We are back in his small house, seated in the tiny kitchen. His daughter Crystal Lameman, an internationally known indigenous rights activist, heats juniper in an iron skillet until fumes of the pungent herb drift upward. We cup our hands and pull the smoke into our nostrils. The Cree and others say “smudging” cleanses negative energy, helps bring clarity and vision, and centers those exposed to the scent. We sit quietly.

The more the Cree recover their traditions to defy the capitalist mantra of hoarding, profit, exploitation, self-promotion and commodification of human beings and the earth, the more their life has an intrinsic value rather than a monetary value. This recovery is the antidote to despair. It grounds the Cree spiritually. It permits transcendence. It at once estranges them from reality and brings them closer to it. Resistance is not only about challenging the extraction companies in court, as the Cree have done in trying to block the tar sands industry and the pipelines from their traditional land; it is about holding fast to another orientation to reality, one that we all must adopt if we are to survive as a species. It is about the recovery of the sacred. The white exploiters seek not only to steal the land and natural resources and commit genocide against indigenous communities but to wipe out this competing ethic.

“I need my people,” Eric Lameman says. “I need the ones that know our history, our language, our spiritual practices and our culture. I rely on them to pass it on to me so I can pass it on.”

The exploiters have sought to corrupt the Cree and bastardize their traditions. Extraction companies have paid off some tribal leaders to support pipelines or surrender tribal territory to oil development. The companies use the quislings to mount propaganda campaigns in favor of extraction, to divide and weaken indigenous communities and to attempt to discredit leaders such as Crystal. The federal government last year staged a Cree religious ceremony, complete with honor songs and drums, to bless the Trans Mountain Expansion Project and Canada’s $4.5 billion purchase of the Trans Mountain pipeline, developments that mean death for the Cree people.

“This is what they call reconciliation,” Eric says bitterly.

“It’s cultural appropriation,” Crystal says. “ ‘Reconciliation’ is a bullshit word. Reconciling with whom? Reconciling what? Reconciling us with the current colonial systems of exploitation? Until they dismantle the structures of exploitation there can be no reconciliation.”
The man camps of tens of thousands of tar sands workers fuel the prostitution industry. Indigenous girls and women, living in squalor and poverty, are lured by the seemingly easy and fast money. Their sexual degradation soon leads to addictions to blunt the pain. This too is a legacy of colonialism. Canada began as a military and commercial outpost of Britain. The Hudson’s Bay Company did not permit European women to immigrate to Canada. Brothels, populated by prostituted indigenous girls and women, were established alongside the military forts and trading posts. The Royal Canadian Mounted Police issued a report in 2015 that found that indigenous, or First Nations, women, who constitute 4.3% of Canada’s female population, are four times more likely to go missing or be murdered than other Canadian women. They are 16% of female murder victims and are the objects of 11% of missing person’s cases involving women.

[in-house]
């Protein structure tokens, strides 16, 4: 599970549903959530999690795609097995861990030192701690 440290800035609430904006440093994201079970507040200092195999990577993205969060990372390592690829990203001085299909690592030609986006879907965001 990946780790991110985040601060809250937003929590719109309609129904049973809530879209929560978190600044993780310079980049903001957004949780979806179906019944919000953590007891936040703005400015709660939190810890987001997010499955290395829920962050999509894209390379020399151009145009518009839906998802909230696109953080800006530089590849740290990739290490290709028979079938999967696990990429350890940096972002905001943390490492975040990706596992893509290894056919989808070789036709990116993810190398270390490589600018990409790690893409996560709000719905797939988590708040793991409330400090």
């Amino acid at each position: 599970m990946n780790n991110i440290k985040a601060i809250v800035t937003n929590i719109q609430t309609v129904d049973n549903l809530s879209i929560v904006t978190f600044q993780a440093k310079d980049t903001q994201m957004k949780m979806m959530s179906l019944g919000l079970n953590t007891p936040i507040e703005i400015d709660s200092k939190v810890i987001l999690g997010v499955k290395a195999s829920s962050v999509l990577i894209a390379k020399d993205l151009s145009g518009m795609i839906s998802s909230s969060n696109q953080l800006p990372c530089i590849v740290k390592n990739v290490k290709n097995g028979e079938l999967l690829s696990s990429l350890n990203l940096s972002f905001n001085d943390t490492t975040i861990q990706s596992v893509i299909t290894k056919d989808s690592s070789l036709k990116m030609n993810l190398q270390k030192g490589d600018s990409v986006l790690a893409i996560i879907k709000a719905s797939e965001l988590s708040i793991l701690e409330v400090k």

“I was on a panel in Vancouver,” Crystal Lameman says. “I used the word ‘prostitution.’ A trans person got up and told me to use the term ‘sex work,’ saying it was a choice. Impoverished and vulnerable indigenous girls and women do not choose to be prostitutes. They are forced into that world. Girls are conditioned for this from familial disintegration and sexual abuse. … Sexual abuse, a common experience for girls in residential schools and the foster care system, is another one of the legacies of colonialism.”
The infusion of workers with disposable incomes has also seen an explosion in drugs in northern Alberta such as crack cocaine and crystal meth, and with the drugs has come a rash of suicides among the native population. Suicide and non-suicidal intentional self-injuries are the leading causes of death for First Nations people under the age of 44 in Canada. Young indigenous males are 10 times more likely to kill themselves than other Canadians. Young indigenous females are 21 times more likely to commit suicide. Beaver Lake has not been spared, losing seven people to suicide in a 12-month period in 2014 and 2015. All of them were under the age of 44, and all were drug addicts or alcoholics.

“There are two roads into Fort McMurray,” Crystal says. “There’s Highway 63 and Highway 881, which runs through here. This is one of the stops for the drugs. The traffickers say, ‘Well, there’s a little town, we’ll stop there and drop drugs there too. A lot of the drug runners are from small towns, from these communities. It is a quick way to make money.”

“Our community used to be safe,” she says. “We left the doors unlocked, even when we slept. We would leave our vehicles running. Nobody worried.”

“It’s dangerous now,” she goes on, speaking of the rash of robberies by addicts. She adds, “You can’t get into altercations. It’s the drugs. They affect people’s mental health. People live in fear.”